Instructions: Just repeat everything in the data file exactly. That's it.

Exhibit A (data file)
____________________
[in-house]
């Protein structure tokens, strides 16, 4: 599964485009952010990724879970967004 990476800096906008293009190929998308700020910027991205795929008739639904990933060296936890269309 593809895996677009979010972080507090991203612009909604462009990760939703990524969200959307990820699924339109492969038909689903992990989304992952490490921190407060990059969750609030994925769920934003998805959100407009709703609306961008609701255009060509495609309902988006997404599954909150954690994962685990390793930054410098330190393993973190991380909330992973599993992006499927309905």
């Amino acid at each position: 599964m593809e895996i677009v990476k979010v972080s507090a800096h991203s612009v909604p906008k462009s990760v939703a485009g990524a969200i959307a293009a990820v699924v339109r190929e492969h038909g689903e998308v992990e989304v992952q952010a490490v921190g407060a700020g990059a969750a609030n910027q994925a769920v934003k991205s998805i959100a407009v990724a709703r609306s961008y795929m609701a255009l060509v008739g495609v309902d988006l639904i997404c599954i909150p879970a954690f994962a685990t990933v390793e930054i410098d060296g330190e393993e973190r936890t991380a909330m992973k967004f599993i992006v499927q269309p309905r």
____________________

[in-house]
């Protein structure tokens, strides 16, 4: 599964485009952010990724879970967004 990476800096906008293009190929998308700020910027991205795929008739639904990933060296936890269309 593809895996677009979010972080507090991203612009909604462009990760939703990524969200959307990820699924339109492969038909689903992990989304992952490490921190407060990059969750609030994925769920934003998805959100407009709703609306961008609701255009060509495609309902988006997404599954909150954690994962685990390793930054410098330190393993973190991380909330992973599993992006499927309905």
């Amino acid at each position: 599964m593809e895996i677009v990476k979010v972080s507090a800096h991203s612009v909604p906008k462009s990760v939703a485009g990524a969200i959307a293009a990820v699924v339109r190929e492969h038909g689903e998308v992990e989304v992952q952010a490490v921190g407060a700020g990059a969750a609030n910027q994925a769920v934003k991205s998805i959100a407009v990724a709703r609306s961008y795929m609701a255009l060509v008739g495609v309902d988006l639904i997404c599954i909150p879970a954690f994962a685990t990933v390793e930054i410098d060296g330190e393993e973190r936890t991380a909330m992973k967004f599993i992006v499927q269309p309905r």